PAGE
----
Manusya, Journal of Humanities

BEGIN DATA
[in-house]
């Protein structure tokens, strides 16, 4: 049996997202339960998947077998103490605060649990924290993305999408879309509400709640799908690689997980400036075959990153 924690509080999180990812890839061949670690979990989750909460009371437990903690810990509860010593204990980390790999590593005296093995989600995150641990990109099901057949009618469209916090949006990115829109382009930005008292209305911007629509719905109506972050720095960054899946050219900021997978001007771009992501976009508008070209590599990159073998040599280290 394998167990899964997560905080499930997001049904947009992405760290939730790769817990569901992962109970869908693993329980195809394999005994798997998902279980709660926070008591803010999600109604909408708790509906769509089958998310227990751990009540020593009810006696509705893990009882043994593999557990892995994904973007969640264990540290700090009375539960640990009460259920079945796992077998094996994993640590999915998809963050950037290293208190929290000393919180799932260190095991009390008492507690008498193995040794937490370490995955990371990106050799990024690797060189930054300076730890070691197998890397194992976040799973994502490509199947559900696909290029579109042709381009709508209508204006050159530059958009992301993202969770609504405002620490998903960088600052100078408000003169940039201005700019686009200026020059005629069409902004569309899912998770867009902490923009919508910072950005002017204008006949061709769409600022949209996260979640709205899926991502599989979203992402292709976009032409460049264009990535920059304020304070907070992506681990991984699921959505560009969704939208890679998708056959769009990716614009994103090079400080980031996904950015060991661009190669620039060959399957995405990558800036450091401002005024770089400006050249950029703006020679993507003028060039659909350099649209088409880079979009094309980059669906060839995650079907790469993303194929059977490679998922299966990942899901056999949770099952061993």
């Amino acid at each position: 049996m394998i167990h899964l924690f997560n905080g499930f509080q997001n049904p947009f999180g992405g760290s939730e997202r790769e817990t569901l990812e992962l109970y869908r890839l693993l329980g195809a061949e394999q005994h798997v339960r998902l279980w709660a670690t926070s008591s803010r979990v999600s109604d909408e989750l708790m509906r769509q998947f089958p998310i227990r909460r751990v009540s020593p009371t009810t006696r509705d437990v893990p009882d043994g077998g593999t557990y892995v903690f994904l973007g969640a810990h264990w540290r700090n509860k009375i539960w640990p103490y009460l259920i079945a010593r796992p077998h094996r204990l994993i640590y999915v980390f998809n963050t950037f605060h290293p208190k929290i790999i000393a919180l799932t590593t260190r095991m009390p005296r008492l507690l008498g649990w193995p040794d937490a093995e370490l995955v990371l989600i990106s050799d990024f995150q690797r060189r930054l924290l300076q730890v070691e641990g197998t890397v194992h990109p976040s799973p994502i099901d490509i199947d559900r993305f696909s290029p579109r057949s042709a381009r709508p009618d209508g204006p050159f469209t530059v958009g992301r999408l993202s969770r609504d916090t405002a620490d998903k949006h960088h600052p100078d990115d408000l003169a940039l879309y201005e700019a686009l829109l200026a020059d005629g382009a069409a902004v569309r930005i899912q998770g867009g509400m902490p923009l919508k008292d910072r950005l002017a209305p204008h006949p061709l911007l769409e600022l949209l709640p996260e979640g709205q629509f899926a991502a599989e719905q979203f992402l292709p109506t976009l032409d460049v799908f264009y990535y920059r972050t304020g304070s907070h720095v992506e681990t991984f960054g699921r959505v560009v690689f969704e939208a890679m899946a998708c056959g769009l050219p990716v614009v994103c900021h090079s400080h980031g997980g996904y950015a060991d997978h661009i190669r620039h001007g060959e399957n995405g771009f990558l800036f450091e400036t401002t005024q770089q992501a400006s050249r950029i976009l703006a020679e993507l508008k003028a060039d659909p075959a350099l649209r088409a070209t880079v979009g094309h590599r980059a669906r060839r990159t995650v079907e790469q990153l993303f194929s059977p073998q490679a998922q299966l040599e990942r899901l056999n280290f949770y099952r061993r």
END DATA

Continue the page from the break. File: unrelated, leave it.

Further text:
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The current ethno-linguistic landscape of mainland Southeast Asia is a result of the spread of Tai speakers from southern China. This study examines Chinese loanwords in Proto-Southwestern Tai, the hypothetical ancestor of all modern Southwestern Tai varieties and proposes a dating of the spread of Southwestern Tai languages. By comparing the reconstructed Proto-Southwestern Tai forms with corresponding Chinese forms, four layers of Chinese loanwords existed in Proto-Southwestern Tai, namely Pre-Later Han, Later Han Chinese, Early Middle Chinese, and Late Middle Chinese layers. These layers indicate that Proto-Southwestern Tai was in contact with Chinese at least until the Tang era. In collaboration with non-linguistic evidence, this paper therefore proposes that Southwestern Tai languages began to spread southward sometime during the eighth and the tenth centuries CE.

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